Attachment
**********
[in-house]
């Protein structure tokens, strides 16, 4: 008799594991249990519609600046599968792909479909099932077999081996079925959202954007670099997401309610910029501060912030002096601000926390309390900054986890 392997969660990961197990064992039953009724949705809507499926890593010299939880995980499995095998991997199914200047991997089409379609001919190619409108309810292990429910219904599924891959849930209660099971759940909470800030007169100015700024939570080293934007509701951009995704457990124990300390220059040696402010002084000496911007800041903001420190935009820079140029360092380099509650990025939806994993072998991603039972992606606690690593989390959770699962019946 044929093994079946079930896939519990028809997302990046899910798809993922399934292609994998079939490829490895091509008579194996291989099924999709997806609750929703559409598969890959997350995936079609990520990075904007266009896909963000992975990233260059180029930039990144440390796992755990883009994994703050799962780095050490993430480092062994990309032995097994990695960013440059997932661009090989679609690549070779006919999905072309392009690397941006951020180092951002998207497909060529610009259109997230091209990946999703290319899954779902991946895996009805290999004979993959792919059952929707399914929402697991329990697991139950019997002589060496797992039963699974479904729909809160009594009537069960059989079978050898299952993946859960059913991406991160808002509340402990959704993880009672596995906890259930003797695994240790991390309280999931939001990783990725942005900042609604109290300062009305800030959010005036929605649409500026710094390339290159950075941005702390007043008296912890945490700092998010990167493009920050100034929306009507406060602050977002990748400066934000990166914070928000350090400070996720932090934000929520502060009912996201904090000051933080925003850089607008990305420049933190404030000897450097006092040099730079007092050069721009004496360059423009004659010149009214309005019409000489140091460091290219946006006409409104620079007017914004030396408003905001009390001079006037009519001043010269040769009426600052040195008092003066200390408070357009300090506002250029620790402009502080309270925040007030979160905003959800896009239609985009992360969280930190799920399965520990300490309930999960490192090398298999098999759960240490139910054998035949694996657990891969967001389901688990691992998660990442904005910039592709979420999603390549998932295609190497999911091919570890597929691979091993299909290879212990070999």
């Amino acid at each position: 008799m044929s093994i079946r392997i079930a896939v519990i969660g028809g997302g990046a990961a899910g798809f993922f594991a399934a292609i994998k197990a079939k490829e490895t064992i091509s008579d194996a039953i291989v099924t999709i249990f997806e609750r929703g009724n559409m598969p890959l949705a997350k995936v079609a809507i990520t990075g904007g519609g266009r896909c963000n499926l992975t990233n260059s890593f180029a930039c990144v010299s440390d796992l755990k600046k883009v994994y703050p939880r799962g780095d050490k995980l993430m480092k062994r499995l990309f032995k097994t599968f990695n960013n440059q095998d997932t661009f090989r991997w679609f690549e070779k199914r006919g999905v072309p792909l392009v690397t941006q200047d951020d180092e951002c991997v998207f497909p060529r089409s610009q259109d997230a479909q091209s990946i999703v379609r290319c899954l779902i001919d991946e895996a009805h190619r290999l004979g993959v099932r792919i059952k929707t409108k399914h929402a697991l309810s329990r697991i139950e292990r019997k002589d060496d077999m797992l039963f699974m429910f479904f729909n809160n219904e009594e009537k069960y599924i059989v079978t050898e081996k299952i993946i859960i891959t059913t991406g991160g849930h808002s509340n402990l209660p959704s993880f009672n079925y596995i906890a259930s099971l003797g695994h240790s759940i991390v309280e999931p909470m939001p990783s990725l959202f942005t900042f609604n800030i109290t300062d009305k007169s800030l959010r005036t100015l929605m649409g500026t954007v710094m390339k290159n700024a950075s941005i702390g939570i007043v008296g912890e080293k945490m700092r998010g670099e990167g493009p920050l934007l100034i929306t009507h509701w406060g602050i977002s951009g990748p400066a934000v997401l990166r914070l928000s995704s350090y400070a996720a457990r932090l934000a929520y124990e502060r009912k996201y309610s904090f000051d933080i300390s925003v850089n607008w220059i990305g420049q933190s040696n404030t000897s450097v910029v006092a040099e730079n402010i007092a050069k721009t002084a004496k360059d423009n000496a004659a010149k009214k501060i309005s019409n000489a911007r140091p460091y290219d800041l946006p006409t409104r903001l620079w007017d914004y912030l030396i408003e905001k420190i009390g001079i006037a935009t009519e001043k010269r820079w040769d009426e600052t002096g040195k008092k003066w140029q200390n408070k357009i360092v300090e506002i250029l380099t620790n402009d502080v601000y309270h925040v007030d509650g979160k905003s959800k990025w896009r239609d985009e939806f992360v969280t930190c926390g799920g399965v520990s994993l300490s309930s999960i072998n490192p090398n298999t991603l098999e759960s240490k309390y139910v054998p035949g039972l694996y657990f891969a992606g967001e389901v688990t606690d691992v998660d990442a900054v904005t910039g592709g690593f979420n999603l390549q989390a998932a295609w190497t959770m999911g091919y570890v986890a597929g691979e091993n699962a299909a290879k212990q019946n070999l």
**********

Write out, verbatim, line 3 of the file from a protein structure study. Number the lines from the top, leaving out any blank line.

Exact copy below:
């Amino acid at each position: 008799m044929s093994i079946r392997i079930a896939v519990i969660g028809g997302g990046a990961a899910g798809f993922f594991a399934a292609i994998k197990a079939k490829e490895t064992i091509s008579d194996a039953i291989v099924t999709i249990f997806e609750r929703g009724n559409m598969p890959l949705a997350k995936v079609a809507i990520t990075g904007g519609g266009r896909c963000n499926l992975t990233n260059s890593f180029a930039c990144v010299s440390d796992l755990k600046k883009v994994y703050p939880r799962g780095d050490k995980l993430m480092k062994r499995l990309f032995k097994t599968f990695n960013n440059q095998d997932t661009f090989r991997w679609f690549e070779k199914r006919g999905v072309p792909l392009v690397t941006q200047d951020d180092e951002c991997v998207f497909p060529r089409s610009q259109d997230a479909q091209s990946i999703v379609r290319c899954l779902i001919d991946e895996a009805h190619r290999l004979g993959v099932r792919i059952k929707t409108k399914h929402a697991l309810s329990r697991i139950e292990r019997k002589d060496d077999m797992l039963f699974m429910f479904f729909n809160n219904e009594e009537k069960y599924i059989v079978t050898e081996k299952i993946i859960i891959t059913t991406g991160g849930h808002s509340n402990l209660p959704s993880f009672n079925y596995i906890a259930s099971l003797g695994h240790s759940i991390v309280e999931p909470m939001p990783s990725l959202f942005t900042f609604n800030i109290t300062d009305k007169s800030l959010r005036t100015l929605m649409g500026t954007v710094m390339k290159n700024a950075s941005i702390g939570i007043v008296g912890e080293k945490m700092r998010g670099e990167g493009p920050l934007l100034i929306t009507h509701w406060g602050i977002s951009g990748p400066a934000v997401l990166r914070l928000s995704s350090y400070a996720a457990r932090l934000a929520y124990e502060r009912k996201y309610s904090f000051d933080i300390s925003v850089n607008w220059i990305g420049q933190s040696n404030t000897s450097v910029v006092a040099e730079n402010i007092a050069k721009t002084a004496k360059d423009n000496a004659a010149k009214k501060i309005s019409n000489a911007r140091p460091y290219d800041l946006p006409t409104r903001l620079w007017d914004y912030l030396i408003e905001k420190i009390g001079i006037a935009t009519e001043k010269r820079w040769d009426e600052t002096g040195k008092k003066w140029q200390n408070k357009i360092v300090e506002i250029l380099t620790n402009d502080v601000y309270h925040v007030d509650g979160k905003s959800k990025w896009r239609d985009e939806f992360v969280t930190c926390g799920g399965v520990s994993l300490s309930s999960i072998n490192p090398n298999t991603l098999e759960s240490k309390y139910v054998p035949g039972l694996y657990f891969a992606g967001e389901v688990t606690d691992v998660d990442a900054v904005t910039g592709g690593f979420n999603l390549q989390a998932a295609w190497t959770m999911g091919y570890v986890a597929g691979e091993n699962a299909a290879k212990q019946n070999l």